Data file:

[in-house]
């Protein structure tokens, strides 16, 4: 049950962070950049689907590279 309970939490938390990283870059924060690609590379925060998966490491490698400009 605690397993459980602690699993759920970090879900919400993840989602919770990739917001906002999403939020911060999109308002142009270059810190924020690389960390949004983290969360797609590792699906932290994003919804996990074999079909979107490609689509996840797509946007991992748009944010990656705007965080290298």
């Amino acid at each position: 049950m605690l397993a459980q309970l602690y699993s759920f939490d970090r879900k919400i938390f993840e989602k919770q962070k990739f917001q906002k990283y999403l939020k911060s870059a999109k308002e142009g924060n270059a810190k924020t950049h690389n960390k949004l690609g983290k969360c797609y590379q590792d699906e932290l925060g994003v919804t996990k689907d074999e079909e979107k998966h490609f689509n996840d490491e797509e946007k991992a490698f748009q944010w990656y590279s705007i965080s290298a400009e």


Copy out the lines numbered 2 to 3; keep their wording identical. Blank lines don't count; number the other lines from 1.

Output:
């Protein structure tokens, strides 16, 4: 049950962070950049689907590279 309970939490938390990283870059924060690609590379925060998966490491490698400009 605690397993459980602690699993759920970090879900919400993840989602919770990739917001906002999403939020911060999109308002142009270059810190924020690389960390949004983290969360797609590792699906932290994003919804996990074999079909979107490609689509996840797509946007991992748009944010990656705007965080290298």
């Amino acid at each position: 049950m605690l397993a459980q309970l602690y699993s759920f939490d970090r879900k919400i938390f993840e989602k919770q962070k990739f917001q906002k990283y999403l939020k911060s870059a999109k308002e142009g924060n270059a810190k924020t950049h690389n960390k949004l690609g983290k969360c797609y590379q590792d699906e932290l925060g994003v919804t996990k689907d074999e079909e979107k998966h490609f689509n996840d490491e797509e946007k991992a490698f748009q944010w990656y590279s705007i965080s290298a400009e």